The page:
For a more affordable option than an e-bike, look no further than the electric scooter. E-scooter hire schemes are popping up all over the UK since being made legal in 2020. One trial in Bristol and Bath, run by Voi, costs just £1 to unlock the scooter and 20 pence for each minute you use it.
It’s important to bear in mind that, if you’re looking to buy your own electric scooter, you’ll only be able to use it on private land, with the permission of the landowner. It’s also illegal to travel over 15mph.
Aviation accounts for around 2.4% of global CO2 emissions currently. It might not sound a lot, and that’s because only 3% of the world’s population take flights at the moment. If everyone in the world took one long-haul flight a year, emissions would far exceed the US’s total CO2 emissions.
Mile for mile, flying is the most damaging form of travel, which is why we need to consider alternatives, fast.
Perhaps surprisingly it’s NASA that’s leading the way - they’re working on an electric-optimised aircraft that’s carbon neutral and much quieter than the average plane.
Many airlines have said they’ll become carbon neutral by 2050, but it remains to be seen whether the answer lies in electric technology, or if carbon offsetting will be the favoured approach.
No, we don’t mean the remote controlled kind that inevitably has to be cut out of your sister’s hair on their ill fated maiden voyage. Electric helicopters are actually a real thing.
The Sikorsky Firefly was hailed as the world’s first all-electric helicopter all the way back in 2010. It could only carry one person, the pilot, had a top speed of 92mph and a running time of up to 15 minutes. Since then, other inventors and companies have stepped forward, with Australian company AMSL Aero creating the Vertiia copter, which can reach speeds of up to 186mph and an eventual range of 500 miles.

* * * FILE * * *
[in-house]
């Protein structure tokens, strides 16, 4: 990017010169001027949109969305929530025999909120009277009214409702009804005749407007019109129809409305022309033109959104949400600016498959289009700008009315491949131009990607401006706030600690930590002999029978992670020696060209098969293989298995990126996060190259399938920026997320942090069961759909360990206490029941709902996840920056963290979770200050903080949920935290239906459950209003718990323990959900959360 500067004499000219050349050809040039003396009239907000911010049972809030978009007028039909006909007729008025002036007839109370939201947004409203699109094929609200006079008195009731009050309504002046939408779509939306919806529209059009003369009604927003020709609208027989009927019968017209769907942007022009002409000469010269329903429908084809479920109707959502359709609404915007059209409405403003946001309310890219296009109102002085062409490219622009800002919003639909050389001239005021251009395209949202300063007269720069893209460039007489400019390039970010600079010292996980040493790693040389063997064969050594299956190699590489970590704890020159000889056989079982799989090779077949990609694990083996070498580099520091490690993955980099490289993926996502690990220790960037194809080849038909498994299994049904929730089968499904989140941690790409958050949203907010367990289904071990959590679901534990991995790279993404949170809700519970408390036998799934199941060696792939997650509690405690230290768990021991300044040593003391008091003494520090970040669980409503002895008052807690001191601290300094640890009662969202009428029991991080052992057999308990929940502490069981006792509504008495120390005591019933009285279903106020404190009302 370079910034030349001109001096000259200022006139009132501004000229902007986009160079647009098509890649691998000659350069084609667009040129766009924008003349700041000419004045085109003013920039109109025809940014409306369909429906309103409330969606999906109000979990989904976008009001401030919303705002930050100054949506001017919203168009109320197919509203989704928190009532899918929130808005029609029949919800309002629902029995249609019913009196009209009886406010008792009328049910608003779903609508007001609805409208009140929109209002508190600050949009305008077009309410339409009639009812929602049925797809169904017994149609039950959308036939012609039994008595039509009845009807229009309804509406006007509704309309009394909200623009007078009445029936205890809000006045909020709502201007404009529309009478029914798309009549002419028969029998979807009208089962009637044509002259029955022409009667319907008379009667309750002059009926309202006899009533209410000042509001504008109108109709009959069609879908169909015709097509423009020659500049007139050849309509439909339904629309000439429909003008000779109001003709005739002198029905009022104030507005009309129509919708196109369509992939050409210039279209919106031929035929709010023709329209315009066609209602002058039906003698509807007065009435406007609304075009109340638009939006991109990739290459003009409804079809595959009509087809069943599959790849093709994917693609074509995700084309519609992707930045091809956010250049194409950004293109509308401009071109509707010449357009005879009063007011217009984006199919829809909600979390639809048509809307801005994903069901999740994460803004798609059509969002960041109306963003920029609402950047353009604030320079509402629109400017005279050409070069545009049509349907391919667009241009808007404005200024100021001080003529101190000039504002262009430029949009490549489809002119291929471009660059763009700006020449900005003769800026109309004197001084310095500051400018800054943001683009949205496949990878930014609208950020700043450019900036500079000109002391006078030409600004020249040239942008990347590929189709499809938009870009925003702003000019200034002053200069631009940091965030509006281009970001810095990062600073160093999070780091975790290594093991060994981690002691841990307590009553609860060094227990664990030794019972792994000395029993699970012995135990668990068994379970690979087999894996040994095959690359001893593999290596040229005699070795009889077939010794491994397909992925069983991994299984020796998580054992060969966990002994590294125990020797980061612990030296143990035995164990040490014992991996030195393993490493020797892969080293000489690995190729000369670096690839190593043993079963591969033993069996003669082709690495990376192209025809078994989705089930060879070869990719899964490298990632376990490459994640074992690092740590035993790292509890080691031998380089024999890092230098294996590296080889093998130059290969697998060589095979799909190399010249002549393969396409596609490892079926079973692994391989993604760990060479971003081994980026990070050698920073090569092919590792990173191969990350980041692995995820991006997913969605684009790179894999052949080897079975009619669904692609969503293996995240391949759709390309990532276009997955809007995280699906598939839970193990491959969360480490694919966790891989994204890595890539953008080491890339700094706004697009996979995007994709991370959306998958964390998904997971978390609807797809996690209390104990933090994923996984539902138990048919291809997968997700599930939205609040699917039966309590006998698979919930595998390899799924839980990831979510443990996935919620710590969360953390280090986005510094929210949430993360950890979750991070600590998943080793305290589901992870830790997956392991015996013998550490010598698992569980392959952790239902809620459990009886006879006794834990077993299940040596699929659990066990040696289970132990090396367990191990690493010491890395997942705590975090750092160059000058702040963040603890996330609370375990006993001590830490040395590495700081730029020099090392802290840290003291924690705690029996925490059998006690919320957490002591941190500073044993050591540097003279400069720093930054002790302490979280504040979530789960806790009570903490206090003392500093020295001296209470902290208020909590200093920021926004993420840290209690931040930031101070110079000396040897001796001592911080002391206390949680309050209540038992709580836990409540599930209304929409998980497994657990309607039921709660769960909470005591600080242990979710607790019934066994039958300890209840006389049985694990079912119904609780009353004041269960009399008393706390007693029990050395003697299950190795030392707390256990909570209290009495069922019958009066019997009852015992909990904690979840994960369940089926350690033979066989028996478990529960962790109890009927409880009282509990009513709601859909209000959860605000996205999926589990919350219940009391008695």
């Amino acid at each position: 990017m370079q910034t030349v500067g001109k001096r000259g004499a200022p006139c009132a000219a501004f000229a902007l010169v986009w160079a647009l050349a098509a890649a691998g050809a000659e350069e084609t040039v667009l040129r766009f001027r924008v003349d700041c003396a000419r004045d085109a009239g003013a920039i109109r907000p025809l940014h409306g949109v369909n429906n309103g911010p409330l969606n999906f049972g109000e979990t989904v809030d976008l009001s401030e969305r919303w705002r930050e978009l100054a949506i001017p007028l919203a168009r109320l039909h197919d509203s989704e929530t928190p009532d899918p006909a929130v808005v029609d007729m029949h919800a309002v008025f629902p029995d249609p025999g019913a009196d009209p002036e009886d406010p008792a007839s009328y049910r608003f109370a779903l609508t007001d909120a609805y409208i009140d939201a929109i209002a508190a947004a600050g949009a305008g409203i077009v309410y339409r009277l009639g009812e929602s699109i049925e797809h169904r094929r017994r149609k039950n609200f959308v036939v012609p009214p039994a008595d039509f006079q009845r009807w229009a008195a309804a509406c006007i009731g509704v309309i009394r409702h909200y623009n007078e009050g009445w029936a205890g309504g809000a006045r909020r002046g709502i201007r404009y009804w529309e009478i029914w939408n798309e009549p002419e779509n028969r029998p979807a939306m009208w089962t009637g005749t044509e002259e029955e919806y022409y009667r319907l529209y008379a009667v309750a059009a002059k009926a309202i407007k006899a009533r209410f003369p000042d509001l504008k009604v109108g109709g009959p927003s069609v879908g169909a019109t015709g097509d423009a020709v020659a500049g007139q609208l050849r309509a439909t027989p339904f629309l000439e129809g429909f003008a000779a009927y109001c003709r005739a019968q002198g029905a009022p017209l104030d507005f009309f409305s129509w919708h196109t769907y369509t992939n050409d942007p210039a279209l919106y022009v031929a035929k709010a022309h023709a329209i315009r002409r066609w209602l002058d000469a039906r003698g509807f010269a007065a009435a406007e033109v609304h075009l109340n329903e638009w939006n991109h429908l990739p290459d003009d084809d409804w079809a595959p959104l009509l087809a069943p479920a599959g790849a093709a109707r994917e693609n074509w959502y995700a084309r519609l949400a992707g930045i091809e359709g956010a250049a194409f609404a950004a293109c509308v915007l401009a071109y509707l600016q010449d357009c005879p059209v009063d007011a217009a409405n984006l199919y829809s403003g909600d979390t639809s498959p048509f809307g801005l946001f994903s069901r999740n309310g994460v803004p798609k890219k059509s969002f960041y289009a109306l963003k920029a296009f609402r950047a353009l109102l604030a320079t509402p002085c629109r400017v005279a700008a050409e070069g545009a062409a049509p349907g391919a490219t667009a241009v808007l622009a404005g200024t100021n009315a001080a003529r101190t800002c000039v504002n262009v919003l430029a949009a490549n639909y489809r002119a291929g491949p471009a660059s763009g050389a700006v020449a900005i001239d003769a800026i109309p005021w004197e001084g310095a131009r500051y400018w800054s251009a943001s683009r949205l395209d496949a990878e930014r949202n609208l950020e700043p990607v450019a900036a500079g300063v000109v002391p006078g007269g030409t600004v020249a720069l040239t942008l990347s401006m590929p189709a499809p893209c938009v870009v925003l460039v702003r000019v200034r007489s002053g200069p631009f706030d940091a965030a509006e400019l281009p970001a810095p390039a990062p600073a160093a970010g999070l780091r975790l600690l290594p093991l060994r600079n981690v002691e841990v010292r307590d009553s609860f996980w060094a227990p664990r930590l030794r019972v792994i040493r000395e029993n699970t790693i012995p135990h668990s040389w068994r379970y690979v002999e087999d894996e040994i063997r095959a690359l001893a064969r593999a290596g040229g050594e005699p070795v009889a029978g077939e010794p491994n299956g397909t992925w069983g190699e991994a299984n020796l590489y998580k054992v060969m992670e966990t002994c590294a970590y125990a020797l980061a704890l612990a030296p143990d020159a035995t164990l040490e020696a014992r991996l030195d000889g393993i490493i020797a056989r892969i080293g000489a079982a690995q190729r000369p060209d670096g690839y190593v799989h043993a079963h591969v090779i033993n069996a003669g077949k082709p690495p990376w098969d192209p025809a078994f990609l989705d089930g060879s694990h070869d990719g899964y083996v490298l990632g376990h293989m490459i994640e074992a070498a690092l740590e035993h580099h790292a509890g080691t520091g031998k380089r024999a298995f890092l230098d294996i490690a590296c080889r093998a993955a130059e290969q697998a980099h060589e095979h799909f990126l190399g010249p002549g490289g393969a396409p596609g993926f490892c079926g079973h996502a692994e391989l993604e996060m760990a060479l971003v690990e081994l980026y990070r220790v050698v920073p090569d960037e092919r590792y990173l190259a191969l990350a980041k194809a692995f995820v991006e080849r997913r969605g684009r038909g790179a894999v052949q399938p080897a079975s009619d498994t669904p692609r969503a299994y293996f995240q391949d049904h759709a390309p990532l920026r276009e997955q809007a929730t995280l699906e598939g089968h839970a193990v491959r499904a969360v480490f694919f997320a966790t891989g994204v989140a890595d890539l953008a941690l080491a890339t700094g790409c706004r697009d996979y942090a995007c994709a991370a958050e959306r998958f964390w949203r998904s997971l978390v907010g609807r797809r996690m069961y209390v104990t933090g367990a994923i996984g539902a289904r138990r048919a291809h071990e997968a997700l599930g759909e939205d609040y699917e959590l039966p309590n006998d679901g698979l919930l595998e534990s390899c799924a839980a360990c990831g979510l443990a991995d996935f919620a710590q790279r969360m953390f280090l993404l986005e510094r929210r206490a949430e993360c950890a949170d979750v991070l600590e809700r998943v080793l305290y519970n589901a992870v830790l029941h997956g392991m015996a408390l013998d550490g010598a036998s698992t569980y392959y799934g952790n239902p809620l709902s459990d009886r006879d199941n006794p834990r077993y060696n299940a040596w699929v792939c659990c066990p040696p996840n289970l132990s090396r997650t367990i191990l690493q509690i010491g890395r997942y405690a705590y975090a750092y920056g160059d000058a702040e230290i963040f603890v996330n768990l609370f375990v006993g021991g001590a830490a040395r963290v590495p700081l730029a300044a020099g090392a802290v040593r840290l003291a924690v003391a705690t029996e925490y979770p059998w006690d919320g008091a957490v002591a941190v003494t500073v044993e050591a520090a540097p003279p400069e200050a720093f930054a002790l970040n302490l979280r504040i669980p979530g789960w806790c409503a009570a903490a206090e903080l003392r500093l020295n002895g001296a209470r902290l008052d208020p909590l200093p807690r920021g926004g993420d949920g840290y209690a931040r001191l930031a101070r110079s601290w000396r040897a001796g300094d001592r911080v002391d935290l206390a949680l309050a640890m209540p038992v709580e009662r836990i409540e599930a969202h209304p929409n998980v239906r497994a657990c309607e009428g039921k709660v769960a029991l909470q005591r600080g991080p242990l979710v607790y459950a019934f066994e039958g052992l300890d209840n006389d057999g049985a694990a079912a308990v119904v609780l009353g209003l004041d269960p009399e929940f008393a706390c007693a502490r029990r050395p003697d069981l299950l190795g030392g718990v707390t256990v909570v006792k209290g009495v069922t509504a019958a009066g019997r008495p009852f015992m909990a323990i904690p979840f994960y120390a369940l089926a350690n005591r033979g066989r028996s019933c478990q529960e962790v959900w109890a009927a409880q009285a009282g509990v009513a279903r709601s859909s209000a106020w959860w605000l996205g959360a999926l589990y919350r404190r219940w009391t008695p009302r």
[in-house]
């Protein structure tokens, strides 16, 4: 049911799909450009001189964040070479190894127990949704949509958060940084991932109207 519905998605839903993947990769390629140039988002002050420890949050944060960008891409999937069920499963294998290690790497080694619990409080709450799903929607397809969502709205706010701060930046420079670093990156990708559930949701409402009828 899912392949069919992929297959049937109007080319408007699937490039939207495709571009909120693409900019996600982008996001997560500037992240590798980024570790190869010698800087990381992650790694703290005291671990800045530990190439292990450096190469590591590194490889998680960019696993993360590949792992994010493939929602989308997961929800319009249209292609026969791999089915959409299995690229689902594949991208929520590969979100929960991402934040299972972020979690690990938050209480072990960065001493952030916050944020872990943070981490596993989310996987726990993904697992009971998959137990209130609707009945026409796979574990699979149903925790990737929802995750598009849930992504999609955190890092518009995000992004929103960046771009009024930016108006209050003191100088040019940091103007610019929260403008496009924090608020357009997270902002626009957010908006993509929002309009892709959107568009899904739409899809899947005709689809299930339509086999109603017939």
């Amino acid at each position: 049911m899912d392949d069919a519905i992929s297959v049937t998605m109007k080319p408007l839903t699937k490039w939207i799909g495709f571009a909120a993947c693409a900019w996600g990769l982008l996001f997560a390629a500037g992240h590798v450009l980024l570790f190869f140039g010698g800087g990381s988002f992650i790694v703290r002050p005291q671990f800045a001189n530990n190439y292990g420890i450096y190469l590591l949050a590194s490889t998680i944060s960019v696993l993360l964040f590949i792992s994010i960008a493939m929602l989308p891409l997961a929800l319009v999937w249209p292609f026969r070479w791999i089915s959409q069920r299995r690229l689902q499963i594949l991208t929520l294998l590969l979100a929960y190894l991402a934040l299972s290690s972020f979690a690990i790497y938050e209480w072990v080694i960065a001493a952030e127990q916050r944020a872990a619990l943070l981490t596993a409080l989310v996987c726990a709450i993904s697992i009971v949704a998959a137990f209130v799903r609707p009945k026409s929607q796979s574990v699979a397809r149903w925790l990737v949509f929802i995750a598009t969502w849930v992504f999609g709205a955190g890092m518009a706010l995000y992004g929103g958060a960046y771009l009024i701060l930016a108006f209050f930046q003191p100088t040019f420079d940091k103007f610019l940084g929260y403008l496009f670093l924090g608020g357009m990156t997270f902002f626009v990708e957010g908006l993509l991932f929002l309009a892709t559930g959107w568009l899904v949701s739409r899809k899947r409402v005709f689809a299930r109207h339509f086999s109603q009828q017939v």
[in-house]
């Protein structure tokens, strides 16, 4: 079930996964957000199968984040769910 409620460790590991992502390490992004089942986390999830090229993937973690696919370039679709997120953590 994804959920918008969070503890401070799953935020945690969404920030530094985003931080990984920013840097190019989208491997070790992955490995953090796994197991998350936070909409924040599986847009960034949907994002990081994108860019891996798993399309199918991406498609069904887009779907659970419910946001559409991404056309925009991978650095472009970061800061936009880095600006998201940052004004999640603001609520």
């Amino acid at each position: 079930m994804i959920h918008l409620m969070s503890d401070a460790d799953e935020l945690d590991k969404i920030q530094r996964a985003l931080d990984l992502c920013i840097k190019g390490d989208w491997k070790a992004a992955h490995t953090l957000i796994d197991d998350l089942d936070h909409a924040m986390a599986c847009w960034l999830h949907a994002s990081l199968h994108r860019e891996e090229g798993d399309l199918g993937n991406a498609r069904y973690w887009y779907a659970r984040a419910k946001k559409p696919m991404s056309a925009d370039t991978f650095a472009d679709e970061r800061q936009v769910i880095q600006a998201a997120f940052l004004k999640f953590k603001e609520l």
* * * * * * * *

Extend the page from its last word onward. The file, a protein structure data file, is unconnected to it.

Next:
Electric boats and speedboats
Although the vast majority of boats on the water right now are powered by diesel engines, electric boats have been in use for over 120 years. Now, boats of all sizes and speeds are embracing a more eco-friendly solution — some are even reusing batteries from old electric vehicles to do so.
Amsterdam has gone so far as to ban all diesel engines from its canals by 2025. So far, 75% of their 550 qualifying commercial vessels are considered emissions free, and 100 boat charging stations should be installed by the end of this year.
Electric cruise ships
Bet you didn’t expect to see cruise ships on a list of electric transport. Well, to be more precise, the ones cruising the high seas at the moment are hybrids, but that’s certainly an improvement on their oil guzzling counterparts.
With the Cruise Lines International Association announcing that it will reduce the rate of carbon emissions across the industry fleet by 40% by 2030, the tide’s turning on cruise ships.
It’s a start, but with a large cruise ship on a one week voyage generating an estimated 210,000 gallons of human sewage and 1 million more of greywater (water from sinks, baths, showers and laundry), not to mention everything else that’s emitted into the water and air, is that really enough?
In this guide to electric transport we’ve really only scratched the surface of electricity’s potential to power how we get from A to B, now and in the future. With carbon emissions continuing to rise, it’s more important than ever for us to embrace alternatives as they become more affordable and available. What types of electric transport are you most excited to try?